The iPhone is so ubiquitous it's easy to imagine it has always been around, but it's actually only 11.5 years and 16-or-so models old. In that time it has made Apple one of the world's richest and most influential technology companies.
Apple may be about more than the iPhone, but the smartphone generates by far the most revenue. It's also the engine behind revenue generated in other areas -- no iPhone, no Apple Watch, and no apps either.
But it looks as though the days of the iPhone generating big growth could be numbered. The smartphone market in the West is saturated, and Apple has found it hard to compete in the potentially huge market of China. Hence Tim Cook's letter to shareholders yesterday, informing them of revised guidance on its fiscal Q1 2019 revenues because of tough market conditions in China and fewer iPhone upgrades elsewhere.
"While Greater China and other emerging markets accounted for the vast majority of the year-over-year iPhone revenue decline, in some developed markets, iPhone upgrades also were not as strong as we thought they would be," said Apple's CEO in the letter.
Cook blamed some macroeconomic issues -- a strong dollar and economic weakness in some emerging markets -- plus some Apple-specific stuff like the timing of the iPhone Xs and Xs Max, and not having enough Apple Watch 4 or iPad Pros and Air Pods to sell. But Apple had already worried analysts when it announced it would no longer provide data on how many iPhones (and Macs and and iPads) it has sold.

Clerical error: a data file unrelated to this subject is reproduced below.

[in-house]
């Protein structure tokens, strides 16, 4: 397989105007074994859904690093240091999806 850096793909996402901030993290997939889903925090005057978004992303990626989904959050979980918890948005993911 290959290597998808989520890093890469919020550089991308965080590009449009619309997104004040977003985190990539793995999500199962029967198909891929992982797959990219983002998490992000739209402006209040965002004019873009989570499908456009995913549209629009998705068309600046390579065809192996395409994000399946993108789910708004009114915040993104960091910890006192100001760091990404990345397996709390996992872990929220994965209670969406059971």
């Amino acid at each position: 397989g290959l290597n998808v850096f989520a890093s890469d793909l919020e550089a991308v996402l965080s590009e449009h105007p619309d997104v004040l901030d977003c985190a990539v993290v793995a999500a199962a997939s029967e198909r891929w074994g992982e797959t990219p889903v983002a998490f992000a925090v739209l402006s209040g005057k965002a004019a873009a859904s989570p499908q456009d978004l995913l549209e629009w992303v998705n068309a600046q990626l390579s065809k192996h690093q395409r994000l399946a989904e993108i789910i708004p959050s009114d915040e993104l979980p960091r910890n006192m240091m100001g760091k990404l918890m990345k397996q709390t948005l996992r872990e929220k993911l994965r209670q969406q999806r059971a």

Now it's vital to point out that Apple is a incredible revenue-generating machine. It has managed to push up the price that consumers are willing to pay for the iPhone again and again and is predicting $84bn in revenue for the next quarter and a gross margin of 38 percent. But inevitably some will be wondering where Apple goes next, after the iPhone. As my colleague Adrian Kingsley-Hughes points out, this could be good news for customers in the short term if it puts downward pressure on prices. It may also encourage Apple to bring forward plans for new products.
Apple's vast revenues give it scope to do pretty much what it wants. The problem is it's incredibly hard to find a product that can match the success of the iPhone, or in the longer term replace it.
"We are confident and excited about our pipeline of future products and services. Apple innovates like no other company on earth, and we are not taking our foot off the gas," said Cook in the shareholder letter.
I'm tempted to take that as an oblique reference to the long-awaited Apple car, which could be one of the most interesting products in the Apple pipeline -- assuming it ever arrives. That at least is a project on a big enough scale to have the same potential impact as the iPhone. Having said that, other tech giants are chasing the same target and it's not obvious why autonomous driving would play to Apple's strengths.
Wearables is one area of growth; Cook said that Apple Watch and AirPods grew 50 percent year-over-year, although that's still from a low base compared to the iPhone. Apple's 'other products' -- which includes wearables plus Apple TV, Beats products, HomePod, iPod touch and other Apple-branded and third-party accessories -- stood at $4.2bn in Q4 2018, whereas iPhone revenue was $37bn. Further out you have the possibility of augmented reality headsets and glasses, which Apple -- and Tim Cook in particular -- has long been bullish on. However, there are still big technology issues to be solved before smart glasses are anywhere near ready for mass consumer adoption.
A one-quarter blip is unlikely to worry Apple very much and is easy enough to bounce back from. However, the longer-term question of the post-iPhone future remains. It's hard for some to remember life before the iPhone, and it's equally difficult to visualise life after it, too.
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